Tuesday 24 January 2012

Was this the Commissioner's protocol statement?

Perhaps, we now know what is meant when we are told that a Commissioner will make a “protocol statement”. Commissioner Reding spoke in Munich last Sunday. Unlike my suggestion on 18 January, what she had to say was not an explanation of the behaviours that are to be exhibited when meeting a Commissioner. It’s more of an announcement of things to come. In this case, the things to come are to come “this week”. Yes, I know it was delivered last Sunday. But it’s not Data Protection Day, yet.

On the other hand, she might well be saying something tomorrow, too. Who knows? There's really no stopping her, once she puts her speaking shoes on. I am aware of arrangements for a press conference which will announce "something" tomorrow, but I wonder who will be at that conference, and what will be said ...

I was intrigued to find a few similarities between the draft I had prepared for Commissioner Reding on 12 January, and the text of Sunday's speech. They both start the same way (with the phrase “Check against delivery”). They both acknowledge that this is not the occasion on which the drafts are formally revealed. And they both contain a number of questionable statements.

First, let’s look on the bright side of life. I share her hope that the new rules achieve their purpose of creating legal certainty, in a simplified regulatory environment which provides for clear rules for international data transfers. And if they achieve this, then I will be among the first of many who will laud her to the skies and take to the streets to demand that she be appointed “Queen of the European Commission”, before she graces the UN as its next Secretary General.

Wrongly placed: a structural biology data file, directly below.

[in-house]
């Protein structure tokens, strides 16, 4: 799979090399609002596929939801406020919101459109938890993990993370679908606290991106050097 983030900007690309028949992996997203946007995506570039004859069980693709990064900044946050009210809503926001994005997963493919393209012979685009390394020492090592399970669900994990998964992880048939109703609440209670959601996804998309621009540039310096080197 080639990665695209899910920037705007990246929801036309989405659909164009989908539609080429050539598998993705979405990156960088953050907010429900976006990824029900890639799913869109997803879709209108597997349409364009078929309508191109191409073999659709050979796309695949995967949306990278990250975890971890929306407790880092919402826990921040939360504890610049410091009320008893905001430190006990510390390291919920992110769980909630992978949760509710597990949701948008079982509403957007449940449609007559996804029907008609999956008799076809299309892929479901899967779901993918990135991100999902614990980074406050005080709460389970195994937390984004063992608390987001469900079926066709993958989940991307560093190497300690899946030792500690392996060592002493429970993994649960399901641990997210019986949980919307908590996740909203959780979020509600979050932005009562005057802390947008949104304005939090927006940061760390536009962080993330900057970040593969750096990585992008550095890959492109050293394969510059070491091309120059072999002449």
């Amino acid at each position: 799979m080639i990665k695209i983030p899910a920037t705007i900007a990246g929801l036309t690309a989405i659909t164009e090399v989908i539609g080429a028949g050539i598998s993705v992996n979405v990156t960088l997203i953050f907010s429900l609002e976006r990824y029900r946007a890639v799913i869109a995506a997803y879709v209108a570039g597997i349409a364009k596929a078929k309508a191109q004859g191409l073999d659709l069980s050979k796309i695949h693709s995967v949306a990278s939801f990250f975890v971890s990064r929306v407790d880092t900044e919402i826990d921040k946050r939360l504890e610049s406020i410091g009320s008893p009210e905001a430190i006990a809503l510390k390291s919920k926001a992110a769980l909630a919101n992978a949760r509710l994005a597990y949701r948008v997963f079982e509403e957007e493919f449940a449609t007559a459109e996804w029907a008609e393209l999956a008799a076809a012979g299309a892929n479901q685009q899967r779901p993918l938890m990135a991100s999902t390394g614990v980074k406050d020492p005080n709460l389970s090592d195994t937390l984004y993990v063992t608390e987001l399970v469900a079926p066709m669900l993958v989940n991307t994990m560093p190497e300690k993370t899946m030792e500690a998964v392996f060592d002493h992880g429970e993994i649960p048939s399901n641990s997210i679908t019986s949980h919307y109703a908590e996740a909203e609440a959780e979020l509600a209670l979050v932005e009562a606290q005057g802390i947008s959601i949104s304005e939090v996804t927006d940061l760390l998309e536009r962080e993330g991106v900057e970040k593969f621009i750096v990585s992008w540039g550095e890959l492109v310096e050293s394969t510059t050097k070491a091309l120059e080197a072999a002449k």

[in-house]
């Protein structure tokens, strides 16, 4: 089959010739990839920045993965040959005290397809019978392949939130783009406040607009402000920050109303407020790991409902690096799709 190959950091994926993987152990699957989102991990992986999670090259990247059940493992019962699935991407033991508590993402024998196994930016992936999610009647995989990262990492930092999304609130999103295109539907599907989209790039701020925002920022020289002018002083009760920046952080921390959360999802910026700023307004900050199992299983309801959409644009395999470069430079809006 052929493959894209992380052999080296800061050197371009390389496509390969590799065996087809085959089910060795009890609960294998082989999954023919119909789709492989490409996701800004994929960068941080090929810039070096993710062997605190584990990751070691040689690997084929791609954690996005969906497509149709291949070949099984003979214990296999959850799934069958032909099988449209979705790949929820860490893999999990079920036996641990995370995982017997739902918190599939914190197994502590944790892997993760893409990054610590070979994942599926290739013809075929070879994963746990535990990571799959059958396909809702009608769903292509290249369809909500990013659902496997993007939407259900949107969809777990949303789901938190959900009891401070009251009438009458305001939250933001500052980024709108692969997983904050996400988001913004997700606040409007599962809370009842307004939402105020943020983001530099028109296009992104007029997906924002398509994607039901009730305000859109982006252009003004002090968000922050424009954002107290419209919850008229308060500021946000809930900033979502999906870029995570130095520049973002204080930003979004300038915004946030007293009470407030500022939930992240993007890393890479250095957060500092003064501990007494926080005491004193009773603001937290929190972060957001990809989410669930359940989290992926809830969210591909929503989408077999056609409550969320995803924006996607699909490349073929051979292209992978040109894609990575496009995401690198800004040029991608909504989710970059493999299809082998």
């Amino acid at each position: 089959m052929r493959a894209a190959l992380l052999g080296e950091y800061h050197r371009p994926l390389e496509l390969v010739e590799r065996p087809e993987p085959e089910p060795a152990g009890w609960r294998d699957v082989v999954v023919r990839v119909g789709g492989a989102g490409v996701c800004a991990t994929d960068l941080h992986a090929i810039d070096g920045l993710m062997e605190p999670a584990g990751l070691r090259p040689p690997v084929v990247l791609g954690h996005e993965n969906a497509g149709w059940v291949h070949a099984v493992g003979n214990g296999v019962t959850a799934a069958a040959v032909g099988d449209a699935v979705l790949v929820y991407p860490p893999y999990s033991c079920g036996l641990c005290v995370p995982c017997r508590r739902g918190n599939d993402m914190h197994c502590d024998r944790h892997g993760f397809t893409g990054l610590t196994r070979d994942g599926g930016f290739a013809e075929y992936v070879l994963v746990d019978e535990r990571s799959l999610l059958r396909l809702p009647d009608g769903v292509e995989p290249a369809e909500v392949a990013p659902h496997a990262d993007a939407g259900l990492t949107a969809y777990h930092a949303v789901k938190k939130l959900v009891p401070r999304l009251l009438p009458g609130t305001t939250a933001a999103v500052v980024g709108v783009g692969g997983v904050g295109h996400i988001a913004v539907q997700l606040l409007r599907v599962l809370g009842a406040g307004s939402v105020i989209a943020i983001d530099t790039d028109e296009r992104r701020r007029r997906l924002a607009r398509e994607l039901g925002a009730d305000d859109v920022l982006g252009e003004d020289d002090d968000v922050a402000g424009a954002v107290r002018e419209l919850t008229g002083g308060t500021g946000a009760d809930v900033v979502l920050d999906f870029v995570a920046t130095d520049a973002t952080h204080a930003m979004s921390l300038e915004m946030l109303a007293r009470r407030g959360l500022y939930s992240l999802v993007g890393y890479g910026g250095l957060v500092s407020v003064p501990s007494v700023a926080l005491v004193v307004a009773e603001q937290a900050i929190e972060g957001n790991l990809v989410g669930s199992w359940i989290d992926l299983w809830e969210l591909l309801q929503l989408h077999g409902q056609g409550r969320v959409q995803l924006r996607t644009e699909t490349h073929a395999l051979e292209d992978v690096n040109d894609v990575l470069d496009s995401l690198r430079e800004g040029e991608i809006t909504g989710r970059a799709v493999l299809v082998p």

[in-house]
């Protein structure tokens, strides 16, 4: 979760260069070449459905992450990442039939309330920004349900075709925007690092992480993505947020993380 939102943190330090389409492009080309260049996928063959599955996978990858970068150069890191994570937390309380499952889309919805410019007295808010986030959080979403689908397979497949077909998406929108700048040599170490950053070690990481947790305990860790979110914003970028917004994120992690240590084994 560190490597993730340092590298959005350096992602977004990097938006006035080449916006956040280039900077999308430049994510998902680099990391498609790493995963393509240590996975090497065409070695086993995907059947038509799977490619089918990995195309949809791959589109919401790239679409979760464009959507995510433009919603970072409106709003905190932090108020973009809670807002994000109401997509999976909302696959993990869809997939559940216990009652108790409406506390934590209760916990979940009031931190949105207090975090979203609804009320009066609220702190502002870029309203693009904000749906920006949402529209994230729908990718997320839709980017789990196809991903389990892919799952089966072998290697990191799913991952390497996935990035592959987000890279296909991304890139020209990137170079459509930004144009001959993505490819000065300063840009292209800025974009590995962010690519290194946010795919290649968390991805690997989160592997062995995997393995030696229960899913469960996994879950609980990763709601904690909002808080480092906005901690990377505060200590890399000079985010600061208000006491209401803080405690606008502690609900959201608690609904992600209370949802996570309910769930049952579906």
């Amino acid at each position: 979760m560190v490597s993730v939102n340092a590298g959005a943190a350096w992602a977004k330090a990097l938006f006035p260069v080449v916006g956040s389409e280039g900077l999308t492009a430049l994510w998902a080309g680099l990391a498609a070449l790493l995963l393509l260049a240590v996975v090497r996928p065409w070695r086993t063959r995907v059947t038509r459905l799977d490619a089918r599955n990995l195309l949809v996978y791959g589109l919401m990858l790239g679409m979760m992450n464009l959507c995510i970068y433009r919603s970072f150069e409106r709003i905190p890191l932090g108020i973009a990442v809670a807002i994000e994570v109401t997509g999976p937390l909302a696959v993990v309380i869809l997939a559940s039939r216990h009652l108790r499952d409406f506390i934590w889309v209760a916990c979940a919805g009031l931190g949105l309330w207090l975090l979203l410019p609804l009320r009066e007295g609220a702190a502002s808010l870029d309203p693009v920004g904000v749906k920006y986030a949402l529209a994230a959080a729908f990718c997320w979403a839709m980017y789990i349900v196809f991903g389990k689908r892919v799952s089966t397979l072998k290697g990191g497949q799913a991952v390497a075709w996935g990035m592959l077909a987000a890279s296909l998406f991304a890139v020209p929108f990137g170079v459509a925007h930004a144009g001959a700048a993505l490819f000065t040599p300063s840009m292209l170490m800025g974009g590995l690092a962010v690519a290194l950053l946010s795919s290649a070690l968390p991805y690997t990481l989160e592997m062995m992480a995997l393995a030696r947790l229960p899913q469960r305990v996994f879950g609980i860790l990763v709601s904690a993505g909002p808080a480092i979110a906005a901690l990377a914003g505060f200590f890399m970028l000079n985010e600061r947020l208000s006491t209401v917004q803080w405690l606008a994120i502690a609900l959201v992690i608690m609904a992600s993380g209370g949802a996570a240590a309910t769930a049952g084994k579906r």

On the other hand, the measures have to work fairly and proportionately, taking into account the legitimate rights of data controllers, as well as individuals. Will red tape be cut, as is hoped, or will the existing red tape simply be replaced with reams of other types of tape? I really hope that it will not be the latter – but I’m not yet persuaded. Will savings from the scrapping of a general notification rule simply be swallowed by hugely increased compliance expenditure in other areas, without commensurate protections being given to individuals? I fear this may be the case.

Will individuals actually be able to exercise many of the new rights that appear to be bequeathed to them? Commissioner Reding makes some play of the principle that individuals will be able to exercise greater control of their information by exercising their right to consent to the processing of that information. What she fails to point out is that the natural result of this power to withdraw consent will, in many cases, simply lead to a flight from consent – as prudent data controllers will increasingly use the legitimate interests condition as a basis for legitimising their data processing, rather than rely on creaky notions of consent that could easily be withdrawn.